War of the Rebellion: Serial 008 Page 0342 OPERATIONS IN MO., ARK., KANS., AND IND T. Chapter XVIII.

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the morning of the 29th. The others were to move, in accordance with Special Orders, Numbers 10, March 26, this morning.

Very respectfully, your obedient servant,


Brigadier-General, Commanding District.

Captain N. H. McLEAN,

Assistant Adjutant-General.

Numbers 2. Reports of Colonel Fitz Henry Warren, of skirmish near Leesville, Mo., and scouts in Saint Clair and Henry Counties, Mo.


Clinton, Mo., March 27, 1862.

LIEUTENANT: I have the honor to report that I arrived here on the night of the 18th. The weather is awful and the traveling wretched. Notwithstanding the condition of the roads, with one hour of my arrival I ordered out two detachments, one to the border of Johnson County and the other southeast in the direction of Robinson's Mill. Both have returned. The command under Captain Ankeny had a sharp skirmish 4 miles southeast of Leesville. Two of the worst of the rebels were killed and 1 wounded. Four of our men were wounded, 1 horse killed, and 1 wounded. They captured 10 men, 7 guns, 11 horses, and 7 saddles. The killed rebels Swykiffer and John Raftre (both desperate men). Captain Ankeny behaved with great spirit and did himself high credit. The other detail, under Captain Daldwell, brought in 10 prisoners, 10 horses, 1 mule, and 48 packages of powder.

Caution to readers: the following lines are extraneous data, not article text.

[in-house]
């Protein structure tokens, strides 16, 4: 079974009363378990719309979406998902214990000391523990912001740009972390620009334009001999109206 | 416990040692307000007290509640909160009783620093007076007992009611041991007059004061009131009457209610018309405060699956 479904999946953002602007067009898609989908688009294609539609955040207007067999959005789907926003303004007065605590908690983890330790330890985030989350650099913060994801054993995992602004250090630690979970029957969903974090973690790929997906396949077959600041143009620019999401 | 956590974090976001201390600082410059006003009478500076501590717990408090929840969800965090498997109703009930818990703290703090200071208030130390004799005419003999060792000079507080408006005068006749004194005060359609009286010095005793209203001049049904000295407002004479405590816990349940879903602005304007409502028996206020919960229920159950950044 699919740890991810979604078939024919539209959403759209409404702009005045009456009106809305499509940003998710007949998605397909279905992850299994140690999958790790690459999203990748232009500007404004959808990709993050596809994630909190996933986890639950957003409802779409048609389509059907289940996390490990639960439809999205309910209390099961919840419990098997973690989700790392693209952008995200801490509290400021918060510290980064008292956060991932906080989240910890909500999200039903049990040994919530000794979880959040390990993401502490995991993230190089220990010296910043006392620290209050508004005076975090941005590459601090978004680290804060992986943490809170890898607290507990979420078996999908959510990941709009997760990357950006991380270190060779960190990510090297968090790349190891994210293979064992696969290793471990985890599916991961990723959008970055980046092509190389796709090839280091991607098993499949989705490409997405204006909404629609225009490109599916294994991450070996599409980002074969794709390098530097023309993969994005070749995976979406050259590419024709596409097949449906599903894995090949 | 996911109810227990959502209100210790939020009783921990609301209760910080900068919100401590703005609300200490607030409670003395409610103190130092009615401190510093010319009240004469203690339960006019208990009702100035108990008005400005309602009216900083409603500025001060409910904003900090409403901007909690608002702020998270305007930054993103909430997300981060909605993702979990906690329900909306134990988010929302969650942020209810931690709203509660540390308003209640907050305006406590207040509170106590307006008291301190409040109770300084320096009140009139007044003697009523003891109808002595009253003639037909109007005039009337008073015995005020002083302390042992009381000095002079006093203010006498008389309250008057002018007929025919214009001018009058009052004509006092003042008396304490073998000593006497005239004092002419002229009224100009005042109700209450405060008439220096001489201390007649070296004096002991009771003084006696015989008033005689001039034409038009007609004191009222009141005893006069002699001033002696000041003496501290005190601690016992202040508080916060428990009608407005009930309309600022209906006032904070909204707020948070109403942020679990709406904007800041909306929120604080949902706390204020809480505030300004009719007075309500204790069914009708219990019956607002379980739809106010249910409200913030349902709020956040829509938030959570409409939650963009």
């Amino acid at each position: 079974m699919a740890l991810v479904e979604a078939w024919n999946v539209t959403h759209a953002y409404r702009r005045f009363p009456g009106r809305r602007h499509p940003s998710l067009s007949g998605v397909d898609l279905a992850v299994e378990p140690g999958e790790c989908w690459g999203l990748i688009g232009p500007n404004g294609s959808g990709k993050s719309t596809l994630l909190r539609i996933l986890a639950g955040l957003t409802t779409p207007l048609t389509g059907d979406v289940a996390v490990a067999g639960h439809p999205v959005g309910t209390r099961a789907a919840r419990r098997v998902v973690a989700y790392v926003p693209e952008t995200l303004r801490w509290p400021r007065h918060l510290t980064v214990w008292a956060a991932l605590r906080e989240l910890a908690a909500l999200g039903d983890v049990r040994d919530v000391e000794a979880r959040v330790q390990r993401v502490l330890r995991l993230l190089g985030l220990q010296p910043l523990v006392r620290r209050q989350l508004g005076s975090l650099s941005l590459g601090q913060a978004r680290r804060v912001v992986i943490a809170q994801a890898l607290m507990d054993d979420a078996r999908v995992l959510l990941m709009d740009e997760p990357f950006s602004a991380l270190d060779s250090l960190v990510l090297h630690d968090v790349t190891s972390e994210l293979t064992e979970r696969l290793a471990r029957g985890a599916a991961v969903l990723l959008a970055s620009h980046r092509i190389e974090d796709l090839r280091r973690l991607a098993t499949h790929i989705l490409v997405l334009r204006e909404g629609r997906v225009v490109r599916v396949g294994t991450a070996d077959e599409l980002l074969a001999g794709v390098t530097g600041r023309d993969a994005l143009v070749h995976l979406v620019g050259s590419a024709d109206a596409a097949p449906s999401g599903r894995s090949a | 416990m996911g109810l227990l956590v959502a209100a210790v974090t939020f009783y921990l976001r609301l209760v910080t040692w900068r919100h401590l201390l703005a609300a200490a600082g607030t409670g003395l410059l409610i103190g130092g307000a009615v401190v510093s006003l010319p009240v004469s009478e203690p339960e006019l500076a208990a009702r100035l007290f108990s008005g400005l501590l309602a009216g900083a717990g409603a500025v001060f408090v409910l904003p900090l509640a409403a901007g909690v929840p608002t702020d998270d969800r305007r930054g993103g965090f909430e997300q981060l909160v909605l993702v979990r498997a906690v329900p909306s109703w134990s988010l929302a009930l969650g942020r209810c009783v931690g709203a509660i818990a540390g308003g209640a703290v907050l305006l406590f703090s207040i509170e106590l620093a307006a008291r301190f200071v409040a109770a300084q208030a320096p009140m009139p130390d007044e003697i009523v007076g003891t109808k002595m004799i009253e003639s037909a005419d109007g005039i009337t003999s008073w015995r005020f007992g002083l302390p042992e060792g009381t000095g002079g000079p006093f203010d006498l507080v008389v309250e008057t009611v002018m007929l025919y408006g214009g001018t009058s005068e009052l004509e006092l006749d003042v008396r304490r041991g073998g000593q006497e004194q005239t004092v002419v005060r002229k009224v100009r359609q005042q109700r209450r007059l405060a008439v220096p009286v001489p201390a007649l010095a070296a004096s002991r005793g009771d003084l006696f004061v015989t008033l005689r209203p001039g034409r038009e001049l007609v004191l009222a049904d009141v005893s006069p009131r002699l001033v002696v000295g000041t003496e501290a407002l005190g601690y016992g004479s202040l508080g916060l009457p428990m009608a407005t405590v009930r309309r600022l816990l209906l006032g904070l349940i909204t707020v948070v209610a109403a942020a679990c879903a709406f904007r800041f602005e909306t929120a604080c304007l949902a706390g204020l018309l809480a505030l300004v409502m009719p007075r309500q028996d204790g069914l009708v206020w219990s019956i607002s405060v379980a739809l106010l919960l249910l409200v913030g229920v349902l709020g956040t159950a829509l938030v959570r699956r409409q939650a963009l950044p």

I should have moved across Grand River in pursuit of Jackman, who has some 500 men on his muster roll and about 300 whom he can concentrate in an hour. I keep myself advised of his movements and shall be on his trail in person as soon as possible. We have captured over 75 prisoners in all. Many of them have been released on bonds of from $1,000 to $5,000.

I write in great haste; the detail is waiting.

I am, sir, very respectfully, your obedient servant,


Colonel, Commanding.


Clinton, Mo., March 28, 1862.

CAPTAIN: I beg to report that on Monday last I moved a detachment of my command, numbering 200 men, across Grand River and Deep Water towards the Osage, encountering several scattering Southern bands of marauders, capturing 52 prisoners, a number of horses, mules and arms. In marching down the hills of the Osage near Monagan Springs we had some brisk skirmishing, in which 2 of the enemy were wounded fatally and 3 severely. Three of my men were wounded, but none seriously. A command of 60 men was left to pursue a band who were said to have take the bush near the mouth of Salt Creek. Under orders of General McKean I subsisted my troops and horses upon the country, and also by the same authority I am levying contri-